A couple of years ago, ComRes publish a poll1 showing that 61% of respondents view Christmas as mainly for children rather than adults. I am certainly not in that 61%! The more Christmasses I have had, the more in love I have grown with the season and all its festive paraphernalia. I cannot help but get excited when Mariah Carey starts to be played on the radio, the pubs start serving mulled wine, and our streets light up in colourful LEDs.
And beneath the presents, pomp and partying, lies the strange biblical story of the baby Jesus being born in a stable manger in Bethlehem c.2000 years ago. So what are we to make of the biblical Christmas story? Is it a fictional fairy tale penned to keep children well-behaved? Is it an ancient myth that has spiralled down the ages? Or is there historical truth behind Christmas?
The Story of Christmas
The majority of the Christmas story comes from the gospel of Luke, which will be familiar prose for those who attend Christmas carol services. Here is the story as told by the apostle Luke2:
1 Many have undertaken to draw up an account of the things that have been fulfilled among us, 2 just as they were handed down to us by those who from the first were eyewitnesses and servants of the word.3 With this in mind, since I myself have carefully investigated everything from the beginning, I too decided to write an orderly account for you, most excellent Theophilus, 4 so that you may know the certainty of the things you have been taught.
2 In those days Caesar Augustus issued a decree that a census should be taken of the entire Roman world. 2 (This was the first census that took place while Quirinius was governor of Syria.) 3 And everyone went to their own town to register.
4 So Joseph also went up from the town of Nazareth in Galilee to Judea, to Bethlehem the town of David, because he belonged to the house and line of David. 5 He went there to register with Mary, who was pledged to be married to him and was expecting a child. 6 While they were there, the time came for the baby to be born, 7 and she gave birth to her firstborn, a son. She wrapped him in cloths and placed him in a manger, because there was no guest room available for them.
8 And there were shepherds living out in the fields nearby, keeping watch over their flocks at night. 9 An angel of the Lord appeared to them, and the glory of the Lord shone around them, and they were terrified. 10 But the angel said to them, “Do not be afraid. I bring you good news that will cause great joy for all the people. 11 Today in the town of David a Savior has been born to you; he is the Messiah, the Lord. 12 This will be a sign to you: You will find a baby wrapped in cloths and lying in a manger.”
13 Suddenly a great company of the heavenly host appeared with the angel, praising God and saying,
14 “Glory to God in the highest heaven,
and on earth peace to those on whom his favor rests.”
15 When the angels had left them and gone into heaven, the shepherds said to one another, “Let’s go to Bethlehem and see this thing that has happened, which the Lord has told us about.”
16 So they hurried off and found Mary and Joseph, and the baby, who was lying in the manger. 17 When they had seen him, they spread the word concerning what had been told them about this child, 18 and all who heard it were amazed at what the shepherds said to them. 19 But Mary treasured up all these things and pondered them in her heart. 20 The shepherds returned, glorifying and praising God for all the things they had heard and seen, which were just as they had been told.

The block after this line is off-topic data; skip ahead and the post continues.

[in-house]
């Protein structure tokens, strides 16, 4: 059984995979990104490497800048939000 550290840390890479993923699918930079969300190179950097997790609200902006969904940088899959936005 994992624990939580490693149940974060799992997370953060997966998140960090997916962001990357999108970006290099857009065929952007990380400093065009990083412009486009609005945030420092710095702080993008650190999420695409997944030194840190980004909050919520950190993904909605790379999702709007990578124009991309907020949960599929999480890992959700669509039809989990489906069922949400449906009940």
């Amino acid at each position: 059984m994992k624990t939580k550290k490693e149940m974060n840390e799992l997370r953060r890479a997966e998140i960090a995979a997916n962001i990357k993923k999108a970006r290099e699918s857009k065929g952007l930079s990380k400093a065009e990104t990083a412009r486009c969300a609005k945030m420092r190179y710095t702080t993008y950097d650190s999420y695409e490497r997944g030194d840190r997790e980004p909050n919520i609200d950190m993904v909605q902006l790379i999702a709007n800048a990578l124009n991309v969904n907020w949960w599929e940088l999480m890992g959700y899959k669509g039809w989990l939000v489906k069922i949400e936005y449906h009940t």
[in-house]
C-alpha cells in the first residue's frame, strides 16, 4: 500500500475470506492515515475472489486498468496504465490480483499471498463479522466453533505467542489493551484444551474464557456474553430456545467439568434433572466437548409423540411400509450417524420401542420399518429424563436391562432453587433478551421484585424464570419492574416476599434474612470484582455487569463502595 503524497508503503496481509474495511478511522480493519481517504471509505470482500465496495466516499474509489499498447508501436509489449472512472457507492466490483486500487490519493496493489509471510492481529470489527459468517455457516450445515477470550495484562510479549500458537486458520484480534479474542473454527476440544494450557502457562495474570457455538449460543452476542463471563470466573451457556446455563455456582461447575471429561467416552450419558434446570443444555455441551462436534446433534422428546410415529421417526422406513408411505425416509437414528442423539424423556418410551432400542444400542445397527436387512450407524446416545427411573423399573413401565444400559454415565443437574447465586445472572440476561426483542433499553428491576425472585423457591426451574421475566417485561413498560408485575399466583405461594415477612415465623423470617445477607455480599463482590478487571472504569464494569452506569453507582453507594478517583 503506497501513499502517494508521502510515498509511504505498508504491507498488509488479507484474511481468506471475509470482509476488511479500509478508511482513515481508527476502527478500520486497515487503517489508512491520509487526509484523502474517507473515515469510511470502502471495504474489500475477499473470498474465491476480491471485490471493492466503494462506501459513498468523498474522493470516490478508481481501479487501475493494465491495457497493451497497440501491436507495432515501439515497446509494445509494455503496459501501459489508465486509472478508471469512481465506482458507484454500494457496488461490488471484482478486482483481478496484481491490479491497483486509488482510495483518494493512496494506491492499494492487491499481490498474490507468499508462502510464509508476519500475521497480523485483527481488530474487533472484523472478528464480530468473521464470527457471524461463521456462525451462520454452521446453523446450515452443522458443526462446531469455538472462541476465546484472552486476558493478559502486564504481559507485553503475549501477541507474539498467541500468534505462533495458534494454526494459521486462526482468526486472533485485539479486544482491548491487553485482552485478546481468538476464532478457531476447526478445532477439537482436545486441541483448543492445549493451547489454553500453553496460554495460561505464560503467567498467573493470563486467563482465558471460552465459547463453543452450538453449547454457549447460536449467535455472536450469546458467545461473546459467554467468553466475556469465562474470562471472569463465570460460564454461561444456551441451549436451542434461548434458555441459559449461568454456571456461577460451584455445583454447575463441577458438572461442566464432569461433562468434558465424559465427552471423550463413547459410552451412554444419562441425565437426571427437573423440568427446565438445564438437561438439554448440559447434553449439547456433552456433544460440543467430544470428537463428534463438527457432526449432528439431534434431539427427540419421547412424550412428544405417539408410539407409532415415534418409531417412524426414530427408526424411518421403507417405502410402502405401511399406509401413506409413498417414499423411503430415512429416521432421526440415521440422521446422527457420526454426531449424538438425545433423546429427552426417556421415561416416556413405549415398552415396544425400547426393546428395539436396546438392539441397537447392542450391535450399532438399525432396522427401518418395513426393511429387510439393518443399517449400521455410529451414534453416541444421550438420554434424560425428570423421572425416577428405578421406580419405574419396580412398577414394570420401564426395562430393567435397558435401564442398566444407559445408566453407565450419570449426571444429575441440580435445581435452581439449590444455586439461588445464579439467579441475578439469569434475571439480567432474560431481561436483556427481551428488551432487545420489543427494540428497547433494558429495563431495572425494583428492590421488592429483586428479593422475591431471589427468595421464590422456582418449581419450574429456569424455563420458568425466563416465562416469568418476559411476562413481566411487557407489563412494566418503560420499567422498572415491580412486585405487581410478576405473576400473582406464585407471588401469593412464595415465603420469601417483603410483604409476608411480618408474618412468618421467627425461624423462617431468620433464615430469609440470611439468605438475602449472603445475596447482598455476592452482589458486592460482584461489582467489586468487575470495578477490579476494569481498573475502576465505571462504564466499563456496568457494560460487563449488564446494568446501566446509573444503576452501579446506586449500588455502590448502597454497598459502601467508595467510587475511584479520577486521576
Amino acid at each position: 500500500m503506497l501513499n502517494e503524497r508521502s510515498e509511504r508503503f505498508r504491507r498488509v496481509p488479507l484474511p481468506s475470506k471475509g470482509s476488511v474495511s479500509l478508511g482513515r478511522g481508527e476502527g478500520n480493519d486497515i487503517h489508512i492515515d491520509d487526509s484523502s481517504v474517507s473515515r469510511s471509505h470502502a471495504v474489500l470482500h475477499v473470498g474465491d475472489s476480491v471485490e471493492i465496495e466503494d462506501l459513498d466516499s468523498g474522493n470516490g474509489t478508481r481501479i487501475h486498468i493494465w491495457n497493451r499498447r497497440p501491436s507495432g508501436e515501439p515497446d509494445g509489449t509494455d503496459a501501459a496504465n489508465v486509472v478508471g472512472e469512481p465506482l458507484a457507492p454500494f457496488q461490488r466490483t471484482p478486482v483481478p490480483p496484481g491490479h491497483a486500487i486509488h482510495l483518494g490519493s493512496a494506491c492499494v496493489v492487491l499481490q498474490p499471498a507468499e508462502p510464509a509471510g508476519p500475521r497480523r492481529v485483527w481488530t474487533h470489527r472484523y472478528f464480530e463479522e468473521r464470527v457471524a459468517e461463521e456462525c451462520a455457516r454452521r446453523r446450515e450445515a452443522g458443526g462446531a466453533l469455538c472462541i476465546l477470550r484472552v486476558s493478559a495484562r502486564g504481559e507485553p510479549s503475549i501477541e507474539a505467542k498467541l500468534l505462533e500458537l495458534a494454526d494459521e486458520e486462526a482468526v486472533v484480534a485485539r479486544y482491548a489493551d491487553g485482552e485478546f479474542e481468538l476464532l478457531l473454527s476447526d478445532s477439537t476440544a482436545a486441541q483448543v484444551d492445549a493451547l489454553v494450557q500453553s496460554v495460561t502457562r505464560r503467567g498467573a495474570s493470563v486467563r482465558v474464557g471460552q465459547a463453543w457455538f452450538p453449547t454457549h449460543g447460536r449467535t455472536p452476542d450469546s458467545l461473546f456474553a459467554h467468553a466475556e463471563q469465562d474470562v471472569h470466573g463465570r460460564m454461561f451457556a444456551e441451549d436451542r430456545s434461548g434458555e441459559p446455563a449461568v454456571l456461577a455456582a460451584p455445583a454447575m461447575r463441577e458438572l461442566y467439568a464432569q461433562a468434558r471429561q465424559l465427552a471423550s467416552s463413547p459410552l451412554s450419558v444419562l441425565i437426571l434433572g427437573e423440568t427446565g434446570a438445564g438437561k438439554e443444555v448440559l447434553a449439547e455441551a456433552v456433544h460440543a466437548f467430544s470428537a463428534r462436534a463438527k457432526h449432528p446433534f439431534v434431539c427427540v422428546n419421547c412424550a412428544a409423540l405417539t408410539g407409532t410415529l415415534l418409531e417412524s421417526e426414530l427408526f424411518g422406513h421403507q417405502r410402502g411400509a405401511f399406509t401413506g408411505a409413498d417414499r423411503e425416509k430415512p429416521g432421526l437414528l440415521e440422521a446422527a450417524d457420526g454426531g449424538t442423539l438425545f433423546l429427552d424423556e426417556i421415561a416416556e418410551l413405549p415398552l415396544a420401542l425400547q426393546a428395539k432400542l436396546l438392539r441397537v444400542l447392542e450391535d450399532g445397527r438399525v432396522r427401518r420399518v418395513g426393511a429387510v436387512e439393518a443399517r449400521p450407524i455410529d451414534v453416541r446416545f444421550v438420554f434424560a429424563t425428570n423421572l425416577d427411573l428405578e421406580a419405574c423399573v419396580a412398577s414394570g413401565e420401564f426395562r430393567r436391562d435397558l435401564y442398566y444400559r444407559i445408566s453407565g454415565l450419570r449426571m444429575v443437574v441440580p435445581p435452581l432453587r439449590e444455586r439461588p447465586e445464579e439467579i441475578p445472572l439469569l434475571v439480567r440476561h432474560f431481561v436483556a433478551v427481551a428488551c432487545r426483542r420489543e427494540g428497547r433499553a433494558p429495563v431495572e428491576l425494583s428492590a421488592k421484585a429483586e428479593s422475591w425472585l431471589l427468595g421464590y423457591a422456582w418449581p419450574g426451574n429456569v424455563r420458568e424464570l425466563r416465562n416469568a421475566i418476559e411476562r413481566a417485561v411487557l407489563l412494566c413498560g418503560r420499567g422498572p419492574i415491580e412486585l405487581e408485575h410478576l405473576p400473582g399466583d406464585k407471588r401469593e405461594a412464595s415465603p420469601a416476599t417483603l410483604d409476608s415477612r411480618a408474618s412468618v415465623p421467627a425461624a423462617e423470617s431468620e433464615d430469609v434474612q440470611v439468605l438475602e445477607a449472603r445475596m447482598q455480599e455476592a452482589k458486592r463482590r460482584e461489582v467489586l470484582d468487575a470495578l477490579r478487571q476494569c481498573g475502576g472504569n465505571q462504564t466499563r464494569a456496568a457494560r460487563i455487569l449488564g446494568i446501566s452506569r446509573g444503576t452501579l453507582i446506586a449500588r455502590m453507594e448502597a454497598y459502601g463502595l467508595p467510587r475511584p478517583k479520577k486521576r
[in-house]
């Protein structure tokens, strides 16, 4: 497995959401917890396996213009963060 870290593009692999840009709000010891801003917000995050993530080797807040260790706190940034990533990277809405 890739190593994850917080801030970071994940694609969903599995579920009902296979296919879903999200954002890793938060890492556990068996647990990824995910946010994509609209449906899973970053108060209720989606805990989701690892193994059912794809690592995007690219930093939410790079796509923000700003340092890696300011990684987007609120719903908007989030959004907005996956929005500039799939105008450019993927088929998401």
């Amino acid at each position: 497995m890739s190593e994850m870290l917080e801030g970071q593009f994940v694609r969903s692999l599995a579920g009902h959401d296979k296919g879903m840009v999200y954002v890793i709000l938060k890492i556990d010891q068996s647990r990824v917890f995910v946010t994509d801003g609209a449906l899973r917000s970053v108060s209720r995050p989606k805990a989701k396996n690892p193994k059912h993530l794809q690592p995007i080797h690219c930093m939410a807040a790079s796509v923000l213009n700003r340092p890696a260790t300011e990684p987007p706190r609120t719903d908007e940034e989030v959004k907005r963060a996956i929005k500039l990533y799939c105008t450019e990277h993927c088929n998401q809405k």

21 On the eighth day, when it was time to circumcise the child, he was named Jesus, the name the angel had given him before he was conceived.
The Evidence for the Story?
To investigate the historical credibility of Luke’s story of Christmas, there are three questions worth posing:
- Is the author a credible historian?
- Is there corroborating evidence that backs up the story?
- Is there any evidence that disproves Luke’s account?
(a) Is the Author a Credible Historian?
It is firstly interesting to note that Luke opens his gospel in chapter 1:1-4 by unequivocally claiming that what follows is a faithful and accurate reportage of historical events. He addresses his book a friend “Theophilus”, and states that his book is a thorough (“carefully investigated” v3), comprehensive (“everything from the beginning” v3), and systematic (“orderly account” v4) historical document.
What is also notable is that the vast majority of historical scholarship affirms both Luke’s credibility as a highly reliable and accurate historian, and his identity as the true author of the gospel of Luke in our bibles. These conclusions stem from a significant body of ancient historical documents, external from the bible, that mention the apostle Luke, such as Iranaeus’ Adversus haereses (180AD)3 or the Muratorian Canon (c.170AD)
The scholarly conclusions are impressive. Archaeologist Sir William Ramsay writes: “Luke is a historian of the first rank; not merely are his statements of fact trustworthy… [he] should be placed along with the very greatest of historians”4. Professor of classics E. M. Blaiklock writes “For accuracy of detail, and for evocation of atmosphere, Luke stands, in fact, with Thucydides [the father of scientific history]” 5
Thus Luke has won the status in historical scholarship as a legitimate and faithful ancient historian.
(b) Is There Corroborating Evidence that Backs up the Story?
However, for me, what is even more impressive is volume of trusted historical documents that corroborate the events depicted in the gospel of Luke, such as the writings of Tacitus, Josephus and Pliny the Younger. If the bible did not exists, and we would still have trusted documented historical evidence that Jesus (references in brackets):
- Jesus grew up in Nazareth (The Babylonian Talmud, vol III, Sanhedrin 43a, 281)
- He was a wise man (Josephus, Antiquities, XVIII,33)
- He went around teaching (Lucian of Samosata,The Death of Peregrine, 11-13)
- He was called “the Messiah” (Josephus, Antiquities, XVIII,33)
- He claimed to be God (Pliny the Younger, Letters,96)
- He had many disciples (Josephus, Antiquities, XVIII,33)
- He did supernatural acts ( and The Babylonian Talmud, vol III, Sanhedrin 43a, 281)
- He was arrested and crucified under Pontius Pilate on the eve of Passover ( Joesphus and Talmud)
- Three days later, lots of people were claiming to have seen the risen Jesus ( Josephus)